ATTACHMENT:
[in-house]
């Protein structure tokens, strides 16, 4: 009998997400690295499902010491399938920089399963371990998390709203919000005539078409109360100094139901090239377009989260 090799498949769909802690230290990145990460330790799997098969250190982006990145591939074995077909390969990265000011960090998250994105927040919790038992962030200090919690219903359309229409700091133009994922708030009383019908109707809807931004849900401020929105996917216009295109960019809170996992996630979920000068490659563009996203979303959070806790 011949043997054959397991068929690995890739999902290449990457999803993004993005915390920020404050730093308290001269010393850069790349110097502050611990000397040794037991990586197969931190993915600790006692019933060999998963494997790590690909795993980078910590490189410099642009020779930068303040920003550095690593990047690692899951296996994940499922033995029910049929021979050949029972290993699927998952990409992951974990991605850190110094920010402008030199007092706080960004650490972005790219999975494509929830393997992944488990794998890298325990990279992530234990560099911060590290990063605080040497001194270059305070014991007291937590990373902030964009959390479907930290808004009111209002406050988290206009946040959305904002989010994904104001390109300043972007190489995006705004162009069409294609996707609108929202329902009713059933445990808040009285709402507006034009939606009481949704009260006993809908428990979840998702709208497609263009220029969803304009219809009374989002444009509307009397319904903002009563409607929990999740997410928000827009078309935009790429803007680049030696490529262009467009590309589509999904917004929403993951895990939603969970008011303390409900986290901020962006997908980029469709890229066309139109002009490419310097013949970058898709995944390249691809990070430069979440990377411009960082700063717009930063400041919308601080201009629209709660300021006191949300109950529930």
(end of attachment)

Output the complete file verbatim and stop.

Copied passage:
[in-house]
């Protein structure tokens, strides 16, 4: 009998997400690295499902010491399938920089399963371990998390709203919000005539078409109360100094139901090239377009989260 090799498949769909802690230290990145990460330790799997098969250190982006990145591939074995077909390969990265000011960090998250994105927040919790038992962030200090919690219903359309229409700091133009994922708030009383019908109707809807931004849900401020929105996917216009295109960019809170996992996630979920000068490659563009996203979303959070806790 011949043997054959397991068929690995890739999902290449990457999803993004993005915390920020404050730093308290001269010393850069790349110097502050611990000397040794037991990586197969931190993915600790006692019933060999998963494997790590690909795993980078910590490189410099642009020779930068303040920003550095690593990047690692899951296996994940499922033995029910049929021979050949029972290993699927998952990409992951974990991605850190110094920010402008030199007092706080960004650490972005790219999975494509929830393997992944488990794998890298325990990279992530234990560099911060590290990063605080040497001194270059305070014991007291937590990373902030964009959390479907930290808004009111209002406050988290206009946040959305904002989010994904104001390109300043972007190489995006705004162009069409294609996707609108929202329902009713059933445990808040009285709402507006034009939606009481949704009260006993809908428990979840998702709208497609263009220029969803304009219809009374989002444009509307009397319904903002009563409607929990999740997410928000827009078309935009790429803007680049030696490529262009467009590309589509999904917004929403993951895990939603969970008011303390409900986290901020962006997908980029469709890229066309139109002009490419310097013949970058898709995944390249691809990070430069979440990377411009960082700063717009930063400041919308601080201009629209709660300021006191949300109950529930």